I am currently preaching an expository sermon series through the entire book of Revelation. This has proven to be an enormously rewarding task, not only for my congregation but also for me. Our church has never worked through this book before and neither have I as a pastor.
There are a number of passages in Revelation that I have not clearly understood, and preaching through the book text by text and verse by verse has often forced me to reconsider my presuppositions and draw conclusions that I had not considered before.
As I work through the book, I often depend on commentators both dead and alive to help me on my way. I have found that both G.K. Beale and Vern Poythress are tremendously helpful. So too with Simon Kistemaker. Of course, when possible, I often draw from men like Matthew Henry and Jonathan Edwards. And while John Calvin did not leave us a commentary on the book of Revelation, his work in other places (Daniel for instance) is of great help.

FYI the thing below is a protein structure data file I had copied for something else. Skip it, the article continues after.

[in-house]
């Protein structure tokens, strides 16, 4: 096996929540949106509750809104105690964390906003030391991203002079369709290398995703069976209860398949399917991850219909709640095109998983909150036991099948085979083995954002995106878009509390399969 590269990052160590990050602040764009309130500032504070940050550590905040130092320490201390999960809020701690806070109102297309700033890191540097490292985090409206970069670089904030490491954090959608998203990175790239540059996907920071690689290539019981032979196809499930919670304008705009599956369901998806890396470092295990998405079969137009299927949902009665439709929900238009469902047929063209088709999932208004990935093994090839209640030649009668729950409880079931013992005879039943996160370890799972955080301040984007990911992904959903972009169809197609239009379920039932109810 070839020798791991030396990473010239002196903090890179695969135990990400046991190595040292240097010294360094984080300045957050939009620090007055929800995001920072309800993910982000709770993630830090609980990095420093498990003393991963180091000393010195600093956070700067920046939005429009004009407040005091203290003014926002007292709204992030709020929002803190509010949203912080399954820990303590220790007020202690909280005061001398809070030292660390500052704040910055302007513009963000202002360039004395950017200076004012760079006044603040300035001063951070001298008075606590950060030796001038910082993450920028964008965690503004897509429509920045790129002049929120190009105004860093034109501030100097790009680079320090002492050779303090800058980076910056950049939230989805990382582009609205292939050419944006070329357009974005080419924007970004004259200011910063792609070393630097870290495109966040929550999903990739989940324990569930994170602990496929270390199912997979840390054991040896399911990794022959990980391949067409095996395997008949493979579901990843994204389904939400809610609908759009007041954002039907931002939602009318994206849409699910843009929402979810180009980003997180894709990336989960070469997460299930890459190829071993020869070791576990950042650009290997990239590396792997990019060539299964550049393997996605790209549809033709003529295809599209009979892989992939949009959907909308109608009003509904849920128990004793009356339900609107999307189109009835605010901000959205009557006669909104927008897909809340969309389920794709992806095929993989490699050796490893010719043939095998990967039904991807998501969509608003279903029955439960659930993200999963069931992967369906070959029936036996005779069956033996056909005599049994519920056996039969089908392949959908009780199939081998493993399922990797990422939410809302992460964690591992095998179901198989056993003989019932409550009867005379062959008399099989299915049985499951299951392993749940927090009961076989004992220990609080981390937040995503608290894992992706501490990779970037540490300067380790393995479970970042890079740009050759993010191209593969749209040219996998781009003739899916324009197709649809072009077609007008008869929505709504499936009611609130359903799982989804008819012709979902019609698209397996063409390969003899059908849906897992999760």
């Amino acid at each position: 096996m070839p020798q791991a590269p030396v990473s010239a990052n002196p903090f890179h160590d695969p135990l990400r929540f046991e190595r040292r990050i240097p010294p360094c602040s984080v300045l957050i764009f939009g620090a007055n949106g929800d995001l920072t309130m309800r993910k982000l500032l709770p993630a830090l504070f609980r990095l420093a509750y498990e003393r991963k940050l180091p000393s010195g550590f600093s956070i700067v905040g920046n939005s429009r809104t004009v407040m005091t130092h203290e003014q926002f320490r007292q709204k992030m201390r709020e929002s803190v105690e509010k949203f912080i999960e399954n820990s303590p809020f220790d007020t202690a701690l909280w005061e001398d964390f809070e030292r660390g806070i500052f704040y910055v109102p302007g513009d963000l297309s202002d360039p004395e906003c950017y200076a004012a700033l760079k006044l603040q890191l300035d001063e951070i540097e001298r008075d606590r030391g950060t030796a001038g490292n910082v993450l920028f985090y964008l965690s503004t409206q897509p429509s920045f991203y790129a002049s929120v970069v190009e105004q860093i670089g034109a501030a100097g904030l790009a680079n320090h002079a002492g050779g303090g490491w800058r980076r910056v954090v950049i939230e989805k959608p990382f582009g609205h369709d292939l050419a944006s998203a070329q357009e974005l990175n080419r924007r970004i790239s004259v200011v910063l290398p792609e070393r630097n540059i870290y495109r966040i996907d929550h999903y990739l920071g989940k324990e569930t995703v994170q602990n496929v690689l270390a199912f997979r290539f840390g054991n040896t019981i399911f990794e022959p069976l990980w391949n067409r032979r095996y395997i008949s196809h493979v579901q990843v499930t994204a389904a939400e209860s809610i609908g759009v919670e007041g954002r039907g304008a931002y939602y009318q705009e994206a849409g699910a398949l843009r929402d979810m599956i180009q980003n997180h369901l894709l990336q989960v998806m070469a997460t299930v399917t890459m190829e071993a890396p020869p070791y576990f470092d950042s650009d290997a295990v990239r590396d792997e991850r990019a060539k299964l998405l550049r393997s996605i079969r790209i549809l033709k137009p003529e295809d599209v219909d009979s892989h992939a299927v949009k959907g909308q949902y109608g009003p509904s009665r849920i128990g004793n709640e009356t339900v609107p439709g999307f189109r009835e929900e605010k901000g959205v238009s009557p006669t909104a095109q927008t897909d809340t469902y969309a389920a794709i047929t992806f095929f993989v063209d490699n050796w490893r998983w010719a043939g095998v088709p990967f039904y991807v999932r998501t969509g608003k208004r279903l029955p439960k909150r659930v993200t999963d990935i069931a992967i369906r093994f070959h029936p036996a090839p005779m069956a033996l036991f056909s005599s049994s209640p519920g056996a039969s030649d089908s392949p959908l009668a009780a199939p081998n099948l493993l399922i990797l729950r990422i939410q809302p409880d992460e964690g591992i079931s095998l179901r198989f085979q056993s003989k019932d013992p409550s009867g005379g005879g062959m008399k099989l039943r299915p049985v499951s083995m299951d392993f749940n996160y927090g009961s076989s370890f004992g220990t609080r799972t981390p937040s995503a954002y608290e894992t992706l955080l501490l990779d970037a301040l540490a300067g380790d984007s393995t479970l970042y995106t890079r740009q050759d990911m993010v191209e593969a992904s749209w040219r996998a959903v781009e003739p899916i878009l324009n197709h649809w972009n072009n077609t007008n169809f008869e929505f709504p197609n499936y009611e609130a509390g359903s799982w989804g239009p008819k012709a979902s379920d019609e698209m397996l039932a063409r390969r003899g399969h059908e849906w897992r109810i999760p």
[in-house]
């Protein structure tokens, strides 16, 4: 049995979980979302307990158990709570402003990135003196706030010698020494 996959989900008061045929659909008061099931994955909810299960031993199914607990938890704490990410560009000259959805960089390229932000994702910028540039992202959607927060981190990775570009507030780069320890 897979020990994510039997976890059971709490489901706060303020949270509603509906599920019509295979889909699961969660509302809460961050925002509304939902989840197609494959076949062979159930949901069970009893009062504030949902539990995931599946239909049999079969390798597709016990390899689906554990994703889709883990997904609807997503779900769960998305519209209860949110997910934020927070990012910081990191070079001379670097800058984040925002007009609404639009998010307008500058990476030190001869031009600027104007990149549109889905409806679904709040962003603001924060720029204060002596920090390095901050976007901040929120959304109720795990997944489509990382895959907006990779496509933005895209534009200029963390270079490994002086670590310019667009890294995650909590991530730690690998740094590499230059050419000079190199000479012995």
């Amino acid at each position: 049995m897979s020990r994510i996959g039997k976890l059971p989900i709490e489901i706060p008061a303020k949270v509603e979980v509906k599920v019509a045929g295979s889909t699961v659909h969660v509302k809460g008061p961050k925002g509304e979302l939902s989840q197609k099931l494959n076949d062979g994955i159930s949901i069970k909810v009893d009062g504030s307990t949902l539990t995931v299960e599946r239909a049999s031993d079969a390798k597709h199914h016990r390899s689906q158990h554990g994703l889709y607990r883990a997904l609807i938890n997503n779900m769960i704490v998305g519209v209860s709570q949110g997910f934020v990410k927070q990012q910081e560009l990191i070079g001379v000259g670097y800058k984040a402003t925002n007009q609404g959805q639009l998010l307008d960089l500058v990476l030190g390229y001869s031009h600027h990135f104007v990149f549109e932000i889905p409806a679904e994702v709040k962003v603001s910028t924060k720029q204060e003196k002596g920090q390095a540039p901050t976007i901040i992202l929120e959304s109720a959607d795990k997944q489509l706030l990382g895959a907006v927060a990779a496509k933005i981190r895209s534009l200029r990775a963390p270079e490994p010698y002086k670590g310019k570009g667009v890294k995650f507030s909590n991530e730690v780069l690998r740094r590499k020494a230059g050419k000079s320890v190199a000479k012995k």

This past week, I came to a new dilemma that I had not worked through before: the identity of Michael in Revelation 12:7. Like many, I had simply assumed that Michael was a great angel; an archangel in charge of a force of other angels. Perhaps something like a military captain among the heavenly host. But then in my research, I began to discover that there was another position entirely. Many – including some of the great Reformers and Puritans – held that Michael is actually Jesus Christ.
Let's be clear: they were not saying that Jesus is an angel. This is not an ontological statement about the nature of the Son of God. But rather that Michael is another name for the person of Christ, the Messiah. In this YouTube video, I will share with you some of the fruit of my research, especially as I consider the views of Calvin, Henry, Edwards, and the notes of the old Geneva Bible.
[Note: after recording the video, I also conferred with Francis Turretin who likewise takes a similar position as the others].